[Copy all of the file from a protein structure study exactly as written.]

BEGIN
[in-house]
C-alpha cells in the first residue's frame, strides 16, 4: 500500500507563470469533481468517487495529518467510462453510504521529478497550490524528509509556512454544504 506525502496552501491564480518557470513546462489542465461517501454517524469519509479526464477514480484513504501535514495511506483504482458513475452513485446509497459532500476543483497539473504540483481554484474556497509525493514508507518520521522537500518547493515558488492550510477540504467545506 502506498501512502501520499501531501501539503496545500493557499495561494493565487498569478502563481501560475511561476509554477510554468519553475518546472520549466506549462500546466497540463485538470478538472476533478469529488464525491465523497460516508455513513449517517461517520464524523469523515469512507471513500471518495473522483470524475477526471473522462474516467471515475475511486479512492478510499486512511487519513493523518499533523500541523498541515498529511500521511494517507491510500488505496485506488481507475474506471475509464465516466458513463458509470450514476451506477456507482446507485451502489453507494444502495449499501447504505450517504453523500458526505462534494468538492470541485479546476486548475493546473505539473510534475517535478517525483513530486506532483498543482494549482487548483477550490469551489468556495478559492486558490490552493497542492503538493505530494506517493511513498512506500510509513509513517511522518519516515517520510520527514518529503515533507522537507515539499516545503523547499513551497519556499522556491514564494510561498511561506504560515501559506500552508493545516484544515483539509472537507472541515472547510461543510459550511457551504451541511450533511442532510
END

[in-house]
C-alpha cells in the first residue's frame, strides 16, 4: 500500500507563470469533481468517487495529518467510462453510504521529478497550490524528509509556512454544504 506525502496552501491564480518557470513546462489542465461517501454517524469519509479526464477514480484513504501535514495511506483504482458513475452513485446509497459532500476543483497539473504540483481554484474556497509525493514508507518520521522537500518547493515558488492550510477540504467545506 502506498501512502501520499501531501501539503496545500493557499495561494493565487498569478502563481501560475511561476509554477510554468519553475518546472520549466506549462500546466497540463485538470478538472476533478469529488464525491465523497460516508455513513449517517461517520464524523469523515469512507471513500471518495473522483470524475477526471473522462474516467471515475475511486479512492478510499486512511487519513493523518499533523500541523498541515498529511500521511494517507491510500488505496485506488481507475474506471475509464465516466458513463458509470450514476451506477456507482446507485451502489453507494444502495449499501447504505450517504453523500458526505462534494468538492470541485479546476486548475493546473505539473510534475517535478517525483513530486506532483498543482494549482487548483477550490469551489468556495478559492486558490490552493497542492503538493505530494506517493511513498512506500510509513509513517511522518519516515517520510520527514518529503515533507522537507515539499516545503523547499513551497519556499522556491514564494510561498511561506504560515501559506500552508493545516484544515483539509472537507472541515472547510461543510459550511457551504451541511450533511442532510